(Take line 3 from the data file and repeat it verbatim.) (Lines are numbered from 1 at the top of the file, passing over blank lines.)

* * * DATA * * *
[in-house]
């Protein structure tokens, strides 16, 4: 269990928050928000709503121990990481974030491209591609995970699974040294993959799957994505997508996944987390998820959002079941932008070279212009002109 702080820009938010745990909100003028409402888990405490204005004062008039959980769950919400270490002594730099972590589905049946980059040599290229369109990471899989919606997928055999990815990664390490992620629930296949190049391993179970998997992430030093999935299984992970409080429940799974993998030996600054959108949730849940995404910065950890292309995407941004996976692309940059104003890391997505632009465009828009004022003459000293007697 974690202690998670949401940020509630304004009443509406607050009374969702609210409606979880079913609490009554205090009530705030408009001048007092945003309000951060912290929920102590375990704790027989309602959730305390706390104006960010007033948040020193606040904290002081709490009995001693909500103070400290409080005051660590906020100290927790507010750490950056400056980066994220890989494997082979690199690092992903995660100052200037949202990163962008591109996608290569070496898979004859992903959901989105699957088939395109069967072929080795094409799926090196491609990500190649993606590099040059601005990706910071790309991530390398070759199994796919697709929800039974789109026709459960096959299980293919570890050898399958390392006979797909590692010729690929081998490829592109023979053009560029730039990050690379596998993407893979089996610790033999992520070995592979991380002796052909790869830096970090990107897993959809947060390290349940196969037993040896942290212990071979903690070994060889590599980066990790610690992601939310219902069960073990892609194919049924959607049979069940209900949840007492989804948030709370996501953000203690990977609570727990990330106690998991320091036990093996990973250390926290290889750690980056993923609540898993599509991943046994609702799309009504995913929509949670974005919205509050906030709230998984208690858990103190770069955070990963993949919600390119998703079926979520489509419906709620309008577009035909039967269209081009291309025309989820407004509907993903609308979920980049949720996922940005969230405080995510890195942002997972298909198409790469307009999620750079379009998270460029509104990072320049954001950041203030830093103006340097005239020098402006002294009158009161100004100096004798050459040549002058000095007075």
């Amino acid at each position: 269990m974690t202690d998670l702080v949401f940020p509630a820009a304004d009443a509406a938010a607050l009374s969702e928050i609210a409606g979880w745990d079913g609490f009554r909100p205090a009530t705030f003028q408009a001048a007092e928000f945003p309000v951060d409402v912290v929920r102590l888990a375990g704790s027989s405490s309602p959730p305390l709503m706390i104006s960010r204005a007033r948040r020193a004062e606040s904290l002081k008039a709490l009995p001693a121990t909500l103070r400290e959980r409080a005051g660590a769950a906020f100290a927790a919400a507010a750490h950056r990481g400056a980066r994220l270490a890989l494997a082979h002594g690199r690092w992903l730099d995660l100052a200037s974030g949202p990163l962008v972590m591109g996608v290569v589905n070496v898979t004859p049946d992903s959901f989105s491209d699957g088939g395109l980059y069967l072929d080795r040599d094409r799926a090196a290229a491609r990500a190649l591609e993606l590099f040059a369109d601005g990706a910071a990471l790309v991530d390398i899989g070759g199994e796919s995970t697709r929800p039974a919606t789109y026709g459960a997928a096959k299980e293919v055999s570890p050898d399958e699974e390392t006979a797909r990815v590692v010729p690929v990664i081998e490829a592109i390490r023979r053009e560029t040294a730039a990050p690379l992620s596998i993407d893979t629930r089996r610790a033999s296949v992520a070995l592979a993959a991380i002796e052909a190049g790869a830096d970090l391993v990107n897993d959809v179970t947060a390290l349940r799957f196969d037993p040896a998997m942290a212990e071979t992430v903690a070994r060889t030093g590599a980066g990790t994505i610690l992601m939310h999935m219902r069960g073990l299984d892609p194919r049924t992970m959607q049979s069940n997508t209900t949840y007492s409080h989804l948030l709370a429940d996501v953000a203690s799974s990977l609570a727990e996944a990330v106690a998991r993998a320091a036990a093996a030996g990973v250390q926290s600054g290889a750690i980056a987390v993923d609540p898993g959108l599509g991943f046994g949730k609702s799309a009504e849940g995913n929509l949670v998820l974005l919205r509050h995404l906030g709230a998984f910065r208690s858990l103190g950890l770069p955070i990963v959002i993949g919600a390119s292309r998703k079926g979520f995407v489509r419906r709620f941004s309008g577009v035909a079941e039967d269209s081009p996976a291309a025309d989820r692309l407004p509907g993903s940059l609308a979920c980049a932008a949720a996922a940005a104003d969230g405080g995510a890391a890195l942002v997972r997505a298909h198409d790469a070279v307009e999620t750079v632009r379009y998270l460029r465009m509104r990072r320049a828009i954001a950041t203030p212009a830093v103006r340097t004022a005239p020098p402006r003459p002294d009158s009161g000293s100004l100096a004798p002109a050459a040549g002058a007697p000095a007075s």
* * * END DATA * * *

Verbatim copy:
């Amino acid at each position: 269990m974690t202690d998670l702080v949401f940020p509630a820009a304004d009443a509406a938010a607050l009374s969702e928050i609210a409606g979880w745990d079913g609490f009554r909100p205090a009530t705030f003028q408009a001048a007092e928000f945003p309000v951060d409402v912290v929920r102590l888990a375990g704790s027989s405490s309602p959730p305390l709503m706390i104006s960010r204005a007033r948040r020193a004062e606040s904290l002081k008039a709490l009995p001693a121990t909500l103070r400290e959980r409080a005051g660590a769950a906020f100290a927790a919400a507010a750490h950056r990481g400056a980066r994220l270490a890989l494997a082979h002594g690199r690092w992903l730099d995660l100052a200037s974030g949202p990163l962008v972590m591109g996608v290569v589905n070496v898979t004859p049946d992903s959901f989105s491209d699957g088939g395109l980059y069967l072929d080795r040599d094409r799926a090196a290229a491609r990500a190649l591609e993606l590099f040059a369109d601005g990706a910071a990471l790309v991530d390398i899989g070759g199994e796919s995970t697709r929800p039974a919606t789109y026709g459960a997928a096959k299980e293919v055999s570890p050898d399958e699974e390392t006979a797909r990815v590692v010729p690929v990664i081998e490829a592109i390490r023979r053009e560029t040294a730039a990050p690379l992620s596998i993407d893979t629930r089996r610790a033999s296949v992520a070995l592979a993959a991380i002796e052909a190049g790869a830096d970090l391993v990107n897993d959809v179970t947060a390290l349940r799957f196969d037993p040896a998997m942290a212990e071979t992430v903690a070994r060889t030093g590599a980066g990790t994505i610690l992601m939310h999935m219902r069960g073990l299984d892609p194919r049924t992970m959607q049979s069940n997508t209900t949840y007492s409080h989804l948030l709370a429940d996501v953000a203690s799974s990977l609570a727990e996944a990330v106690a998991r993998a320091a036990a093996a030996g990973v250390q926290s600054g290889a750690i980056a987390v993923d609540p898993g959108l599509g991943f046994g949730k609702s799309a009504e849940g995913n929509l949670v998820l974005l919205r509050h995404l906030g709230a998984f910065r208690s858990l103190g950890l770069p955070i990963v959002i993949g919600a390119s292309r998703k079926g979520f995407v489509r419906r709620f941004s309008g577009v035909a079941e039967d269209s081009p996976a291309a025309d989820r692309l407004p509907g993903s940059l609308a979920c980049a932008a949720a996922a940005a104003d969230g405080g995510a890391a890195l942002v997972r997505a298909h198409d790469a070279v307009e999620t750079v632009r379009y998270l460029r465009m509104r990072r320049a828009i954001a950041t203030p212009a830093v103006r340097t004022a005239p020098p402006r003459p002294d009158s009161g000293s100004l100096a004798p002109a050459a040549g002058a007697p000095a007075s």